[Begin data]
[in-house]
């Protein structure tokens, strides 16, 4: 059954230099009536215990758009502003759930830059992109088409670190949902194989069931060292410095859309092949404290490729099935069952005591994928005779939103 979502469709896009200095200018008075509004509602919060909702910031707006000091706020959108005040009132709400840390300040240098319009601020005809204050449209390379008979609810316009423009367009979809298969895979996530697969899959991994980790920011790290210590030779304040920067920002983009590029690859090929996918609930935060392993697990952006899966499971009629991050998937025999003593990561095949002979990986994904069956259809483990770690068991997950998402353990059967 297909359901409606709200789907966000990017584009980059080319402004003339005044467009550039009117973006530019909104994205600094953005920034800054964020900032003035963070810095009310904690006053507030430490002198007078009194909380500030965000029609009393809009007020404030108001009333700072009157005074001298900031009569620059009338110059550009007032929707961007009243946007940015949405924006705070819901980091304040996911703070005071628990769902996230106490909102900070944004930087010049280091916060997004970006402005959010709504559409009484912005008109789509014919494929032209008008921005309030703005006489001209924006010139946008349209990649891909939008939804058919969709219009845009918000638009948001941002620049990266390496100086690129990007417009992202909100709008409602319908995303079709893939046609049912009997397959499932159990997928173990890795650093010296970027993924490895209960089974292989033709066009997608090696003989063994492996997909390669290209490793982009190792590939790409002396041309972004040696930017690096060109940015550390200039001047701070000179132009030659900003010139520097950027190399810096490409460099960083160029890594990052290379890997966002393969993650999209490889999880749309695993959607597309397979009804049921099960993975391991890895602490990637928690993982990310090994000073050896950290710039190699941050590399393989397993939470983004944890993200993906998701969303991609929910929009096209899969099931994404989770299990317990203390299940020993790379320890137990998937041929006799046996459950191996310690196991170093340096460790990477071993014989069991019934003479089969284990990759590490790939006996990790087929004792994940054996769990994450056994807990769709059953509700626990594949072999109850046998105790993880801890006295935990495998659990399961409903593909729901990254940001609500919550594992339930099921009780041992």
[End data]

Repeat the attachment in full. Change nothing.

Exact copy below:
[in-house]
């Protein structure tokens, strides 16, 4: 059954230099009536215990758009502003759930830059992109088409670190949902194989069931060292410095859309092949404290490729099935069952005591994928005779939103 979502469709896009200095200018008075509004509602919060909702910031707006000091706020959108005040009132709400840390300040240098319009601020005809204050449209390379008979609810316009423009367009979809298969895979996530697969899959991994980790920011790290210590030779304040920067920002983009590029690859090929996918609930935060392993697990952006899966499971009629991050998937025999003593990561095949002979990986994904069956259809483990770690068991997950998402353990059967 297909359901409606709200789907966000990017584009980059080319402004003339005044467009550039009117973006530019909104994205600094953005920034800054964020900032003035963070810095009310904690006053507030430490002198007078009194909380500030965000029609009393809009007020404030108001009333700072009157005074001298900031009569620059009338110059550009007032929707961007009243946007940015949405924006705070819901980091304040996911703070005071628990769902996230106490909102900070944004930087010049280091916060997004970006402005959010709504559409009484912005008109789509014919494929032209008008921005309030703005006489001209924006010139946008349209990649891909939008939804058919969709219009845009918000638009948001941002620049990266390496100086690129990007417009992202909100709008409602319908995303079709893939046609049912009997397959499932159990997928173990890795650093010296970027993924490895209960089974292989033709066009997608090696003989063994492996997909390669290209490793982009190792590939790409002396041309972004040696930017690096060109940015550390200039001047701070000179132009030659900003010139520097950027190399810096490409460099960083160029890594990052290379890997966002393969993650999209490889999880749309695993959607597309397979009804049921099960993975391991890895602490990637928690993982990310090994000073050896950290710039190699941050590399393989397993939470983004944890993200993906998701969303991609929910929009096209899969099931994404989770299990317990203390299940020993790379320890137990998937041929006799046996459950191996310690196991170093340096460790990477071993014989069991019934003479089969284990990759590490790939006996990790087929004792994940054996769990994450056994807990769709059953509700626990594949072999109850046998105790993880801890006295935990495998659990399961409903593909729901990254940001609500919550594992339930099921009780041992």